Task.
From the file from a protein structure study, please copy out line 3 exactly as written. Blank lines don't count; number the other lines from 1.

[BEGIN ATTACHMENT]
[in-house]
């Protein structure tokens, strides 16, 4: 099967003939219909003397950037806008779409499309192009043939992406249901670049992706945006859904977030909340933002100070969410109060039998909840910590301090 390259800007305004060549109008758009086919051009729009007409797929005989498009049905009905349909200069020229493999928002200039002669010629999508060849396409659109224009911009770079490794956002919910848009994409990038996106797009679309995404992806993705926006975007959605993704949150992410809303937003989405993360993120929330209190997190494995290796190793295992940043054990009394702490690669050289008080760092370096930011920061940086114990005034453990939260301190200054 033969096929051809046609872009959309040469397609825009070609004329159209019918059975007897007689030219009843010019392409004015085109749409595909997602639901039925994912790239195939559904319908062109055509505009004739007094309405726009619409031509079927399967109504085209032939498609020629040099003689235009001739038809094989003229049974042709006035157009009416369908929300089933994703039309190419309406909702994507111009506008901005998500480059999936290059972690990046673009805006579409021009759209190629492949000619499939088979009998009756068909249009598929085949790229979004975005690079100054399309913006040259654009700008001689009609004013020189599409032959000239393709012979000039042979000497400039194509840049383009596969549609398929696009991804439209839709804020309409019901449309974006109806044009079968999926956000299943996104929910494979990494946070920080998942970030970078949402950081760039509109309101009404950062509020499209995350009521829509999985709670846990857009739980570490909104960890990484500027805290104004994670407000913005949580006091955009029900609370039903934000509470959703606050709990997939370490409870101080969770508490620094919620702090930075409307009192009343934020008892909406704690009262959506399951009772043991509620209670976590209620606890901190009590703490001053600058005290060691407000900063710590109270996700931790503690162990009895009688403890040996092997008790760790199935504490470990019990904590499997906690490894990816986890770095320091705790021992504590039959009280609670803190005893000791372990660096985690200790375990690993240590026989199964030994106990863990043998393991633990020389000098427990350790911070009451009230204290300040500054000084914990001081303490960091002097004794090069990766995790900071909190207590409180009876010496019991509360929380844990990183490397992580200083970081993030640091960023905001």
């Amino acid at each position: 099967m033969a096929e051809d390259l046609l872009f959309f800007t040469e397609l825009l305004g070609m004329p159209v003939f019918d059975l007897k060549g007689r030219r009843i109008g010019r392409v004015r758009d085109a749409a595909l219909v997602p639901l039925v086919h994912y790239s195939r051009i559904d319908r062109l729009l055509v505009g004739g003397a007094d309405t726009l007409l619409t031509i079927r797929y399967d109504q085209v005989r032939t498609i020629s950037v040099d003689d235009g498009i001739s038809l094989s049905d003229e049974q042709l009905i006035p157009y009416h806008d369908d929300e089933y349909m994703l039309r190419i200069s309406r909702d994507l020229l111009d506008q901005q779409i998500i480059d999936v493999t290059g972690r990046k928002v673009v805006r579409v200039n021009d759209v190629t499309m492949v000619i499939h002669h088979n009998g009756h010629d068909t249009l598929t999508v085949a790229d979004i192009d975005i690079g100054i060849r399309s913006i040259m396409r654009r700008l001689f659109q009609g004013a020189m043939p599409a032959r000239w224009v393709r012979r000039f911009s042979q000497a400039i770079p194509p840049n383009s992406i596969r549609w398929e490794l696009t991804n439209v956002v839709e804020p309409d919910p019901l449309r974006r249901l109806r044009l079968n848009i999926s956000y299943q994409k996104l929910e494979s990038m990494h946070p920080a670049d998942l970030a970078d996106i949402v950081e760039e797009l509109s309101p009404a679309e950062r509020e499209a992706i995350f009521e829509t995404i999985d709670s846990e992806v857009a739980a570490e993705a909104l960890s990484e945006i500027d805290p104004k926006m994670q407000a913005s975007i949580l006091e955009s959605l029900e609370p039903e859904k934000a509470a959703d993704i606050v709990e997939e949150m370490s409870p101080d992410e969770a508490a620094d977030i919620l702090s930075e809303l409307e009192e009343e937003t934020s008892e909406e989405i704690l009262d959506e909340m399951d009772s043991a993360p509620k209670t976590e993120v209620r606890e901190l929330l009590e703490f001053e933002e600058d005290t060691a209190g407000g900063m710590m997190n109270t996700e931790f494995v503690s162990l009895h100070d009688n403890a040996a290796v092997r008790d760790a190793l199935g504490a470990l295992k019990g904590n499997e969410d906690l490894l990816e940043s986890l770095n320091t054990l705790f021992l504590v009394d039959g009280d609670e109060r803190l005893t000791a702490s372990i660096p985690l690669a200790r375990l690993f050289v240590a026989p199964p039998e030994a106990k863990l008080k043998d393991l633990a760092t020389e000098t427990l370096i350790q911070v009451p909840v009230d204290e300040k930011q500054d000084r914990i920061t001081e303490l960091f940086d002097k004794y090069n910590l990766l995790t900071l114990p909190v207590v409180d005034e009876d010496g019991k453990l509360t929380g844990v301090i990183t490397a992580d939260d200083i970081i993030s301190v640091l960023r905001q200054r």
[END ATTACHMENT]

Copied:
């Amino acid at each position: 099967m033969a096929e051809d390259l046609l872009f959309f800007t040469e397609l825009l305004g070609m004329p159209v003939f019918d059975l007897k060549g007689r030219r009843i109008g010019r392409v004015r758009d085109a749409a595909l219909v997602p639901l039925v086919h994912y790239s195939r051009i559904d319908r062109l729009l055509v505009g004739g003397a007094d309405t726009l007409l619409t031509i079927r797929y399967d109504q085209v005989r032939t498609i020629s950037v040099d003689d235009g498009i001739s038809l094989s049905d003229e049974q042709l009905i006035p157009y009416h806008d369908d929300e089933y349909m994703l039309r190419i200069s309406r909702d994507l020229l111009d506008q901005q779409i998500i480059d999936v493999t290059g972690r990046k928002v673009v805006r579409v200039n021009d759209v190629t499309m492949v000619i499939h002669h088979n009998g009756h010629d068909t249009l598929t999508v085949a790229d979004i192009d975005i690079g100054i060849r399309s913006i040259m396409r654009r700008l001689f659109q009609g004013a020189m043939p599409a032959r000239w224009v393709r012979r000039f911009s042979q000497a400039i770079p194509p840049n383009s992406i596969r549609w398929e490794l696009t991804n439209v956002v839709e804020p309409d919910p019901l449309r974006r249901l109806r044009l079968n848009i999926s956000y299943q994409k996104l929910e494979s990038m990494h946070p920080a670049d998942l970030a970078d996106i949402v950081e760039e797009l509109s309101p009404a679309e950062r509020e499209a992706i995350f009521e829509t995404i999985d709670s846990e992806v857009a739980a570490e993705a909104l960890s990484e945006i500027d805290p104004k926006m994670q407000a913005s975007i949580l006091e955009s959605l029900e609370p039903e859904k934000a509470a959703d993704i606050v709990e997939e949150m370490s409870p101080d992410e969770a508490a620094d977030i919620l702090s930075e809303l409307e009192e009343e937003t934020s008892e909406e989405i704690l009262d959506e909340m399951d009772s043991a993360p509620k209670t976590e993120v209620r606890e901190l929330l009590e703490f001053e933002e600058d005290t060691a209190g407000g900063m710590m997190n109270t996700e931790f494995v503690s162990l009895h100070d009688n403890a040996a290796v092997r008790d760790a190793l199935g504490a470990l295992k019990g904590n499997e969410d906690l490894l990816e940043s986890l770095n320091t054990l705790f021992l504590v009394d039959g009280d609670e109060r803190l005893t000791a702490s372990i660096p985690l690669a200790r375990l690993f050289v240590a026989p199964p039998e030994a106990k863990l008080k043998d393991l633990a760092t020389e000098t427990l370096i350790q911070v009451p909840v009230d204290e300040k930011q500054d000084r914990i920061t001081e303490l960091f940086d002097k004794y090069n910590l990766l995790t900071l114990p909190v207590v409180d005034e009876d010496g019991k453990l509360t929380g844990v301090i990183t490397a992580d939260d200083i970081i993030s301190v640091l960023r905001q200054r």